Monday, June 25, 2018 11.00AM / Audu Ochuwa
So, what is the need of engaging in research and indeed, lobby for a Nigeria customs duty waiver or concession, in the case of research-related goods? Can we put checks in place to ensure “research items” are indeed used for what they purport that they will be used for, if and when such a customs duty waiver is put in place? After all, this is Nigeria….and anything can happen!
A quick internet-based search about the function of research gives a rather simple answer: research provides information, facts and solutions. It provides knowledge and understanding to aid problem-solving in every sphere of human endeavour. Research can improve knowledge by debunking earlier held views, re-establishing them or adding to what we already know.
Research outcomes, when applied to real life situations, provide the bedrock of scientific evidence and knowledge that is required to push the envelope. Simply put, cutting-edge research will eventually translate into cutting-edge development in every society. Last but not least, the monitoring and evaluation of a nation’s development efforts can only be achieved through further research.
Many of the raw and finished materials which are required for clinical research are not available in Nigeria. Some research items and specimens require export from the country for further processing, while several more need to be imported. Going through the list of items that were recently approved by the Nigerian Federal Government for a reduction or outright exemption from import duty payment, “research materials” are clearly missing. This is simply not right.
Making research materials duty free should be a foregone conclusion as it will help accelerate research and development, by making it less financially burdensome.
In this era of globalization, being a third world country is simply no longer enough excuse for falling behind, especially as it relates to research and innovation. However, inasmuch as Nigerian researchers want to be contemporary, they mostly come to the realization that a true support system for them is lacking. High-quality research does not come cheap. Under-funding, under-appreciated and under-utilization are some constant brutal realities Nigerian researchers grapple with. The Nigerian federal government can and must do more to assist research effort in Nigeria.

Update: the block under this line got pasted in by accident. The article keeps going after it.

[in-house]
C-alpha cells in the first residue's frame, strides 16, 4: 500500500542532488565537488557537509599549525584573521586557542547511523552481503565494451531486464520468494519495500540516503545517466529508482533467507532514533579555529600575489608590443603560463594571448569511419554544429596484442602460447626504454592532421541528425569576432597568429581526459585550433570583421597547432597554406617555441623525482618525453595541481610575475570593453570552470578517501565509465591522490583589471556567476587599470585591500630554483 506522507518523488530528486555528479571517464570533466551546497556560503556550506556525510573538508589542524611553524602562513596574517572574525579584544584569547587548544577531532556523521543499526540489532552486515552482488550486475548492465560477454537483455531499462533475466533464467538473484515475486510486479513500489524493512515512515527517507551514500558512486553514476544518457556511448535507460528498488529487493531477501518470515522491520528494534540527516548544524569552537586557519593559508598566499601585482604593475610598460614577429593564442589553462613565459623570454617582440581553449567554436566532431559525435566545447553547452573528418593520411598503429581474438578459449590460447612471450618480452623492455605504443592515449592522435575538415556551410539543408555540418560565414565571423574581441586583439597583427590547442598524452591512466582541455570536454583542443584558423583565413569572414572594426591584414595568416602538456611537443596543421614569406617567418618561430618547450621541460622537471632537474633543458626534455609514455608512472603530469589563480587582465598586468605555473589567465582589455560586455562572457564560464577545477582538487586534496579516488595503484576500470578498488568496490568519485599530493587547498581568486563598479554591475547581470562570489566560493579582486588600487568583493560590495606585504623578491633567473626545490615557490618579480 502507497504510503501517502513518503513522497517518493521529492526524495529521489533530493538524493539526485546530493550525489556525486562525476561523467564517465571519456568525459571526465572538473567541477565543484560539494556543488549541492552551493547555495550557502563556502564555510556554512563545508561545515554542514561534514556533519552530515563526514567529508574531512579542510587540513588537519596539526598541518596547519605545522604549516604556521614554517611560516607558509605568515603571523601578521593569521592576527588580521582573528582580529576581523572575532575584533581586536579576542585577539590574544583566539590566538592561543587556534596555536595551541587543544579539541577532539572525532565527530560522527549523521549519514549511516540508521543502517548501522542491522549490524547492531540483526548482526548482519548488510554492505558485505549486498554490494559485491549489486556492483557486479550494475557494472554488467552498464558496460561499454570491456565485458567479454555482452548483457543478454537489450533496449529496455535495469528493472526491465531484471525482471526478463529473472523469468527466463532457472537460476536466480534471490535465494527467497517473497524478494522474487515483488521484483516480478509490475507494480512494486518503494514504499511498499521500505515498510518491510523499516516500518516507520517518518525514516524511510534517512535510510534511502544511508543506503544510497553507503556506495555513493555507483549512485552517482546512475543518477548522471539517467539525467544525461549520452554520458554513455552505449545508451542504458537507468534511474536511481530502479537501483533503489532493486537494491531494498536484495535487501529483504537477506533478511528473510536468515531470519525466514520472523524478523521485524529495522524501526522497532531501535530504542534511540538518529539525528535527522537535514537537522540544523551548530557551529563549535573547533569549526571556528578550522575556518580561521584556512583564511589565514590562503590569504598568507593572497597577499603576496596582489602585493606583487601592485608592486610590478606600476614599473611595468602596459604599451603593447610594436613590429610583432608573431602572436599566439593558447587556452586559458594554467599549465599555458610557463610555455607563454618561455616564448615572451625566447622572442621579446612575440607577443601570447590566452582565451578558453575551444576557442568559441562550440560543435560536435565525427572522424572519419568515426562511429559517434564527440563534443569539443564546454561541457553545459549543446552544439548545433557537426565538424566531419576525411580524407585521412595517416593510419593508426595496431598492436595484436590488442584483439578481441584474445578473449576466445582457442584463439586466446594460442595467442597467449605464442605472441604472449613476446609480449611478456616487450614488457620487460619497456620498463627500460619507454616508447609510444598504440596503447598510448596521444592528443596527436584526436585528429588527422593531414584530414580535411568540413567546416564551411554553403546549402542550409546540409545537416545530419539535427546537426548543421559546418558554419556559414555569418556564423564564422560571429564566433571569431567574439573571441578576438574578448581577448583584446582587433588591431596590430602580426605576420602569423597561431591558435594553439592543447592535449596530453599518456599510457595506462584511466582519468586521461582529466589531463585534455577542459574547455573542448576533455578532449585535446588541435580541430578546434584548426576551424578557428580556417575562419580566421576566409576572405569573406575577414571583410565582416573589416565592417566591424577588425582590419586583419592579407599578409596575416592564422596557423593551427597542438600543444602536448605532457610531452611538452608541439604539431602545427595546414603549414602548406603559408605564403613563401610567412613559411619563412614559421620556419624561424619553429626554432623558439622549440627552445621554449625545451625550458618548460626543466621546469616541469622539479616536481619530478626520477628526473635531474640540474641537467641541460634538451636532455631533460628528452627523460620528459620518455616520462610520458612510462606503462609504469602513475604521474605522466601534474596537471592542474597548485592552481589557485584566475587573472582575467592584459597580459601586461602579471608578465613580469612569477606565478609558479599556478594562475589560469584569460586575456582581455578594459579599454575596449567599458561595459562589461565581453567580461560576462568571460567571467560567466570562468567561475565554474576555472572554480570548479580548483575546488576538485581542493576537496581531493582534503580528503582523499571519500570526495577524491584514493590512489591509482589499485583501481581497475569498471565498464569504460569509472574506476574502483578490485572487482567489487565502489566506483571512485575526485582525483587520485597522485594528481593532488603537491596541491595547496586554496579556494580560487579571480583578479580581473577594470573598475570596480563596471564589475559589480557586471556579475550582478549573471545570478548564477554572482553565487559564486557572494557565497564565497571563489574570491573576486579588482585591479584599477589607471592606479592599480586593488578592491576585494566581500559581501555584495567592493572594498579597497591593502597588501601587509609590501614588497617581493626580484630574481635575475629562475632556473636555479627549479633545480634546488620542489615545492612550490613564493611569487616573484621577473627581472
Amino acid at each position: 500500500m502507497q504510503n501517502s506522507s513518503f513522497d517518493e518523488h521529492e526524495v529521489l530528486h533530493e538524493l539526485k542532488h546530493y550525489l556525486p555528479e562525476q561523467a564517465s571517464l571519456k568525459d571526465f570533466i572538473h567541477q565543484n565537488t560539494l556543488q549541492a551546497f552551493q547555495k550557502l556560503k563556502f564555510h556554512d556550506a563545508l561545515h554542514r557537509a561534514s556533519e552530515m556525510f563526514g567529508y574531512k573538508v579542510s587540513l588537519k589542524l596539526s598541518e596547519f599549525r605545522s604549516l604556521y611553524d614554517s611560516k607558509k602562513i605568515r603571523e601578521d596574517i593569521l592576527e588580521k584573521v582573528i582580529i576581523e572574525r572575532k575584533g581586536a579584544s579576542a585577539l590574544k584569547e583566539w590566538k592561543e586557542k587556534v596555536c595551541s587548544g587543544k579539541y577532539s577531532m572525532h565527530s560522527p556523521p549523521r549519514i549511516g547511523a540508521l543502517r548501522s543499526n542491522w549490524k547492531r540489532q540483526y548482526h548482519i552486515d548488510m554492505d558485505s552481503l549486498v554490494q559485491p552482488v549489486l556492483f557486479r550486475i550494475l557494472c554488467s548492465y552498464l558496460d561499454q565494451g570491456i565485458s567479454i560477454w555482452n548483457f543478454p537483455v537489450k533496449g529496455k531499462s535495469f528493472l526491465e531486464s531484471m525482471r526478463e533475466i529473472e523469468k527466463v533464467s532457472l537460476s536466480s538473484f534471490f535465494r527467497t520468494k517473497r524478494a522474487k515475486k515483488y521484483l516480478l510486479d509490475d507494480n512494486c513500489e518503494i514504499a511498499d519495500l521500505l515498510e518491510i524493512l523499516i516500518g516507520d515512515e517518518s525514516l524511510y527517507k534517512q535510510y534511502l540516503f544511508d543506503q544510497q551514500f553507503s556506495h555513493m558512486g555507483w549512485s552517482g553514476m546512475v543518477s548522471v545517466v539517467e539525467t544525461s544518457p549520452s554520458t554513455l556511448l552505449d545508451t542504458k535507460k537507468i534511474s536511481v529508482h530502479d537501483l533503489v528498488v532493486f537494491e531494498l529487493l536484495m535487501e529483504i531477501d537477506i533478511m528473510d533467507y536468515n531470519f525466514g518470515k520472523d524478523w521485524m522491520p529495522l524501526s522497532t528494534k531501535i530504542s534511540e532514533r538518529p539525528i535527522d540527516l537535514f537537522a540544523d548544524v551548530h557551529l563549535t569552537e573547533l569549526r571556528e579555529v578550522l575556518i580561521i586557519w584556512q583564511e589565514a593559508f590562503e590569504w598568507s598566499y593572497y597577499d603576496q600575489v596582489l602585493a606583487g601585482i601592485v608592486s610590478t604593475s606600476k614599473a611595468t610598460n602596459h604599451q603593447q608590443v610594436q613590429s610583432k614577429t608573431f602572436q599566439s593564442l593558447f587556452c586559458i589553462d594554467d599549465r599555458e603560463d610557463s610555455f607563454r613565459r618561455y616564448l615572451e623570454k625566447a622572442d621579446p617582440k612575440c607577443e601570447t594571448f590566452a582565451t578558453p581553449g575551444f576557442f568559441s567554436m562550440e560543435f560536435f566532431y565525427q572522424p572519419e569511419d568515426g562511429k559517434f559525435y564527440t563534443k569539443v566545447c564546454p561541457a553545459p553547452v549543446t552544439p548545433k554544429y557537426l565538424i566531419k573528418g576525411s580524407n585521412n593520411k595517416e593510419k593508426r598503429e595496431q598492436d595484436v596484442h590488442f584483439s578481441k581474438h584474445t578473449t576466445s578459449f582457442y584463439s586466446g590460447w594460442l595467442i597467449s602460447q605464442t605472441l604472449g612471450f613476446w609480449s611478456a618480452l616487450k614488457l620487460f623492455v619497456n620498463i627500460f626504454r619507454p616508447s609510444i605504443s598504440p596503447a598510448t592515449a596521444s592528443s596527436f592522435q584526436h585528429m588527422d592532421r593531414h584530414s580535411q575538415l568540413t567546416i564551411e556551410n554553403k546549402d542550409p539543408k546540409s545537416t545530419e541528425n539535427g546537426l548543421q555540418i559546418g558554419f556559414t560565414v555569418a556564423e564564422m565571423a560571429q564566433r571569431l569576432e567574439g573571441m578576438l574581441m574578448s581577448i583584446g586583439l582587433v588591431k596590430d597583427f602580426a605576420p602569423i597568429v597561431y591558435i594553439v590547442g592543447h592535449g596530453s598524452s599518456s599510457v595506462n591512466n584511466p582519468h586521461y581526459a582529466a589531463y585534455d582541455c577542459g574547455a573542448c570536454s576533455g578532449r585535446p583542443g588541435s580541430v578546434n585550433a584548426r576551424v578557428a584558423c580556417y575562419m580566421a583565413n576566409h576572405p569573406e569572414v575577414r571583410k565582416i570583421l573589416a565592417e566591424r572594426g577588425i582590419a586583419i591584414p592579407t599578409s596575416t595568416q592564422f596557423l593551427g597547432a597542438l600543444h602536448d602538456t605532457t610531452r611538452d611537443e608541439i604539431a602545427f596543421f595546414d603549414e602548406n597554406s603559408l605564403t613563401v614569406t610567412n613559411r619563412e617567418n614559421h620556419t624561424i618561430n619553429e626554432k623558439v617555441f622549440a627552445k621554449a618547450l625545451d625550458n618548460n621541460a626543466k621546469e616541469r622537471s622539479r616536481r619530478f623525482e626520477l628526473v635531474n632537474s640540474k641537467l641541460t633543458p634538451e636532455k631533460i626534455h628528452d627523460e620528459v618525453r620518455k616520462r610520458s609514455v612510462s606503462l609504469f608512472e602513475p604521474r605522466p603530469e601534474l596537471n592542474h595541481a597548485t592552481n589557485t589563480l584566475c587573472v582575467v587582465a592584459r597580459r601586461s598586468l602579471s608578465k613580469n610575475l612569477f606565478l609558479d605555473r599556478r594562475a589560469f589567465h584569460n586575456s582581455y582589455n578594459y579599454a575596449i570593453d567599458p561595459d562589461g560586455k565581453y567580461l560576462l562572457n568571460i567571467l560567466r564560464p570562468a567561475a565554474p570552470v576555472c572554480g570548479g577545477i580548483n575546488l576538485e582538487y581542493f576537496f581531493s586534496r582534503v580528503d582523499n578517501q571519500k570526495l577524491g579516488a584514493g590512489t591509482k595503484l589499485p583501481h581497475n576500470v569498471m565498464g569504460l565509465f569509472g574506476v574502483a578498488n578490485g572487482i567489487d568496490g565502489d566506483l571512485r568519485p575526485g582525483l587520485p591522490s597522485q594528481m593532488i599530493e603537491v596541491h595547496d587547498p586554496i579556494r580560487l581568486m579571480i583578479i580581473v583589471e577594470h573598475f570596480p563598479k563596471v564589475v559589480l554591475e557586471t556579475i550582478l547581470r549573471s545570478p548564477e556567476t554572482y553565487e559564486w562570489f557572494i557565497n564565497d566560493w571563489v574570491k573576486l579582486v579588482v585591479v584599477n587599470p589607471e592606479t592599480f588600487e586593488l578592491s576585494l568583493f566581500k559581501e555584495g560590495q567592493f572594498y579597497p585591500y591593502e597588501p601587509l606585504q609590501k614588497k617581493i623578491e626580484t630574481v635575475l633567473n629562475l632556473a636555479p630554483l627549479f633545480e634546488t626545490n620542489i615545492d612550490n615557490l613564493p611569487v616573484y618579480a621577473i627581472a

Indeed, there have been outcries about discrepancies and outright contradiction in the allotment of Nigerian custom duty waivers and concessions by the federal government of Nigeria. So much so that some players in the import and export industry have called for a total scrapping of duty waivers and concessions, to create a semblance of balance and fairness.
Nevertheless, appropriate checks and balances to any proposed custom duty waivers on research items can be put in place to prevent abuse or misuse of such governmental policies. Properly documented procedures for liaising with the ethics and research departments of originating or approving research institutions will be paramount, in this regard. Clear verification procedures of accompanying research paperwork to prove the authenticity of “research items” claims must also be in place to prevent a subversion of the potentially lofty objective of a duty waiver for research-related goods. The policy must not lead to capital flight for the federal government of Nigeria, but rather be a way to ensure human and material development gains for our country on the long run.
In truth, we need all hands on deck to help create a more research-focused future for the next generation. On the part of the government, issuance of custom duty waivers for research materials will demonstrate a commitment which can engender and encourage future research endeavours.
Hence, a transparent and unambiguous federal government policy which is aimed a easing or eliminating the restrictions imposed by customs tariffs on research efforts will go a long way towards achieving this objectives. Eventually, this reduction or total elimination of the logistical restrictions imposed by customs duties on research will help improve and broaden the spectrum of research efforts, eventually translating into accelerated national development.